In March, regional council approved the creation of an ad hoc committee mandated to negotiate a settlement with the city.

The committee was composed of representatives from the region’s seven other municipalities.

A few weeks later, the city announced it would pay the region $6.2 million, $2 million upfront, and the remaining balance in 10 annual installments.

Former Oshawa Mayor John Henry said if the matter had gone to arbitration, he did not like the city’s chances, stating costs could have been up to $13 million.

“I don’t believe we could have won,” he stated. “If you look at what could have happened, this could have been very bad for us.”

On top of the settlement payment, both the city and region had spent approximately $1.5 million in lawyer costs for the case,

Despite the matter being settled, it remains a sore spot for Neal to this day.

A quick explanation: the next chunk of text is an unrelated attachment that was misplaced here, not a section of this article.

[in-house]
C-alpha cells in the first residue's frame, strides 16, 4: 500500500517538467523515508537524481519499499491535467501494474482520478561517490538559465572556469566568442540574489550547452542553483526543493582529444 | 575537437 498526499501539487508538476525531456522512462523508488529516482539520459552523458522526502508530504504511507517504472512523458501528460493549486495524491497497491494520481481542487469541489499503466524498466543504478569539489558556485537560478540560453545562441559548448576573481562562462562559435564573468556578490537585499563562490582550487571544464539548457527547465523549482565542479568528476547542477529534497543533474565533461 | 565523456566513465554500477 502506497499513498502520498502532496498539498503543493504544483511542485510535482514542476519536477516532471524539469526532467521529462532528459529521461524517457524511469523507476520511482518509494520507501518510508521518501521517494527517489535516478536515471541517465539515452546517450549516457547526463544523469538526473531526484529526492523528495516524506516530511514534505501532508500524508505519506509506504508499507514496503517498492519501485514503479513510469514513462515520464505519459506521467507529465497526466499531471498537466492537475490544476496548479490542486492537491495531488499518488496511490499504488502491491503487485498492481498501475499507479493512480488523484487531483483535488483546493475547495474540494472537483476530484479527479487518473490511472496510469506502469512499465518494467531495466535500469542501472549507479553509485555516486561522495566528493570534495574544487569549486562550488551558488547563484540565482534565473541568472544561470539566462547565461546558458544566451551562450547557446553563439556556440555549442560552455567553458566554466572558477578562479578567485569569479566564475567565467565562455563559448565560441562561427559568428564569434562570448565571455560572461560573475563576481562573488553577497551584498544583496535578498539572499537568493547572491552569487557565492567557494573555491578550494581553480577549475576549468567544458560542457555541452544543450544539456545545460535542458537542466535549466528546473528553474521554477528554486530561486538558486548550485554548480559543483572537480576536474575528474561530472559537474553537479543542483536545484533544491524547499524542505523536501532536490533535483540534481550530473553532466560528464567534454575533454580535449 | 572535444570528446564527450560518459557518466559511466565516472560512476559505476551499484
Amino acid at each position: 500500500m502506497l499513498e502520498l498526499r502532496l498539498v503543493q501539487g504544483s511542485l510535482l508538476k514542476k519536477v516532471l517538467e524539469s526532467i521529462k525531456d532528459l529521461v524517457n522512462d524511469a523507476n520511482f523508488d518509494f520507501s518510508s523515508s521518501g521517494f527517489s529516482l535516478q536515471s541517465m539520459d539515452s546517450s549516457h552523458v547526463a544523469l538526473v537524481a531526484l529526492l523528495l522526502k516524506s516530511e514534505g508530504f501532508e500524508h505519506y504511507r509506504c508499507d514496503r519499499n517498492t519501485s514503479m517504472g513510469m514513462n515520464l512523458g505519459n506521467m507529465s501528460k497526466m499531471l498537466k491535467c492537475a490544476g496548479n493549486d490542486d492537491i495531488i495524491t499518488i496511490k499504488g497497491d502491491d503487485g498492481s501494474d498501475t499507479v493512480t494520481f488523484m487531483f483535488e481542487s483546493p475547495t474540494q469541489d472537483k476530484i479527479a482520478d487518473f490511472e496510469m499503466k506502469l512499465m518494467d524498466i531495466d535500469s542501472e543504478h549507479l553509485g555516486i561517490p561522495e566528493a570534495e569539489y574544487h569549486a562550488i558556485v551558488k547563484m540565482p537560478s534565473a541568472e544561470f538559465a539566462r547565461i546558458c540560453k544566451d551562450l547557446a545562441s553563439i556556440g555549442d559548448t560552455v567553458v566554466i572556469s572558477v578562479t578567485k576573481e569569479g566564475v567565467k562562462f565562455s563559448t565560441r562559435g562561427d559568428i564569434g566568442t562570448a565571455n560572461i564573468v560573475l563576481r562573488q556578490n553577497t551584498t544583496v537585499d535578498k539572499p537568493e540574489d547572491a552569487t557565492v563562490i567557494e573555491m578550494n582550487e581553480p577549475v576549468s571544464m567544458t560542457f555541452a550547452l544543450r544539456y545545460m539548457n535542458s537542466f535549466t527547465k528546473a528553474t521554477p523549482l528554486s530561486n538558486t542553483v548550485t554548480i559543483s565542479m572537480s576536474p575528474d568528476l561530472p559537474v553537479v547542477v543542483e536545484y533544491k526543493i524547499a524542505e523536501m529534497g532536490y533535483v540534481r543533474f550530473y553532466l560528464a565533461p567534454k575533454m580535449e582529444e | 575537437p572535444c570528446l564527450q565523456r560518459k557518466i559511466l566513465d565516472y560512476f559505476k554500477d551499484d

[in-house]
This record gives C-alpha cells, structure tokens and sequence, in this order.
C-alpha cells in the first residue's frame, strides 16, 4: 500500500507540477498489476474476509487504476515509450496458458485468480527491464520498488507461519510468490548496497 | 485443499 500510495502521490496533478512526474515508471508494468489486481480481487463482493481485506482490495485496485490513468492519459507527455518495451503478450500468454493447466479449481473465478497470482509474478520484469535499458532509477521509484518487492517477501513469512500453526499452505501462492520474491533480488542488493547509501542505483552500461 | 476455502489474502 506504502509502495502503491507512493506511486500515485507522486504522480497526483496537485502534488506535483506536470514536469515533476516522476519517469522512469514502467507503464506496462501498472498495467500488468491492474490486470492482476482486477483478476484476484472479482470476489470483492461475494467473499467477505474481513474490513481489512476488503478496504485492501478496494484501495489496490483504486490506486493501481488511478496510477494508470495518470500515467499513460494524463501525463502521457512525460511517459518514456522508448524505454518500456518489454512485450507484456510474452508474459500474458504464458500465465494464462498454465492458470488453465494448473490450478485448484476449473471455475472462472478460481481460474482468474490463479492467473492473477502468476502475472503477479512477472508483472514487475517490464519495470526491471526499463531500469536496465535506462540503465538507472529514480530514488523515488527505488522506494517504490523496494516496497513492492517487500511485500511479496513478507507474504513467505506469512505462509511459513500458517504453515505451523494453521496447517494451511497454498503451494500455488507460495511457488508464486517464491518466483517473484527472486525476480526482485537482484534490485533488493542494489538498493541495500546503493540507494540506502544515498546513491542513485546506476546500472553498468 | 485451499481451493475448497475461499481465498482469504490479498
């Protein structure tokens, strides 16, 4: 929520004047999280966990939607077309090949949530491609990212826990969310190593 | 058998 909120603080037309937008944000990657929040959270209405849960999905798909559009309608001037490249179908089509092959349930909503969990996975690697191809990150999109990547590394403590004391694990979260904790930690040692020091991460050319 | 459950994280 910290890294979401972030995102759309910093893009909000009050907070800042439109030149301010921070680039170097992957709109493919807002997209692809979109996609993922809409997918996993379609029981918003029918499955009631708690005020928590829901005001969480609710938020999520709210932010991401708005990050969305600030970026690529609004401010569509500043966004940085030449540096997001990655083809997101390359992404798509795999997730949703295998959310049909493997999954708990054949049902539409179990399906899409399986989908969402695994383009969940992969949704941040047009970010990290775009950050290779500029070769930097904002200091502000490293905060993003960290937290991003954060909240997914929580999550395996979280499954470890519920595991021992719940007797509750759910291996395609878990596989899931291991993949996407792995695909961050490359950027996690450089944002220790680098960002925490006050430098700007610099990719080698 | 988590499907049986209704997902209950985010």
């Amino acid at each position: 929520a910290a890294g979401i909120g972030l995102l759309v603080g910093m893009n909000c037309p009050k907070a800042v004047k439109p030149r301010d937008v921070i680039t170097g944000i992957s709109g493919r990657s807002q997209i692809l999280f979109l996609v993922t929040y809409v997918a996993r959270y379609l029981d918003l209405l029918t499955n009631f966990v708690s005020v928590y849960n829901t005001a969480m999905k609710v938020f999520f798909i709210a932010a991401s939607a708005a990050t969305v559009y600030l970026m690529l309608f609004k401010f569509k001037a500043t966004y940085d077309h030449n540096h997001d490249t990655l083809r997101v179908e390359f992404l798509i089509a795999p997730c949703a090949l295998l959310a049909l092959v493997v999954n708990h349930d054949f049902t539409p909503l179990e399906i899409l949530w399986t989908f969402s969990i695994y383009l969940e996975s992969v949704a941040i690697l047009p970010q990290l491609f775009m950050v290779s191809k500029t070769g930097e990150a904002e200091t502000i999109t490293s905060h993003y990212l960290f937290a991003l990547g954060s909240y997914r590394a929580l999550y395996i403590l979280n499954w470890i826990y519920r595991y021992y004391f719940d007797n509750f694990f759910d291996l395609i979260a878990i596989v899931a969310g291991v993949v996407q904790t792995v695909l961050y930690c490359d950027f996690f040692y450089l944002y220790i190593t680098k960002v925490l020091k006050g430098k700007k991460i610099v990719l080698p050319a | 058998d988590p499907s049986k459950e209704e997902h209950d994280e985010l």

He later sought to adopt a formal policy to deal with any future legal disputes between the region and municipalities.

“This could happen to Pickering, Ajax, Clarington, and Brock. If the region thinks it’s up to them to take a city like Oshawa to court, is there going to be a policy?” he asked. “Or do we take these things as lessons learned.”

Pidwerbecki, who along with Neal, were the only councillors present for both the transit overhaul and the settlement, said the end result showed it could have been handled better.

“Obviously it says the council of the day didn’t do the job properly. They didn’t fund the liability. I have to take my share of the blame on it,” he said.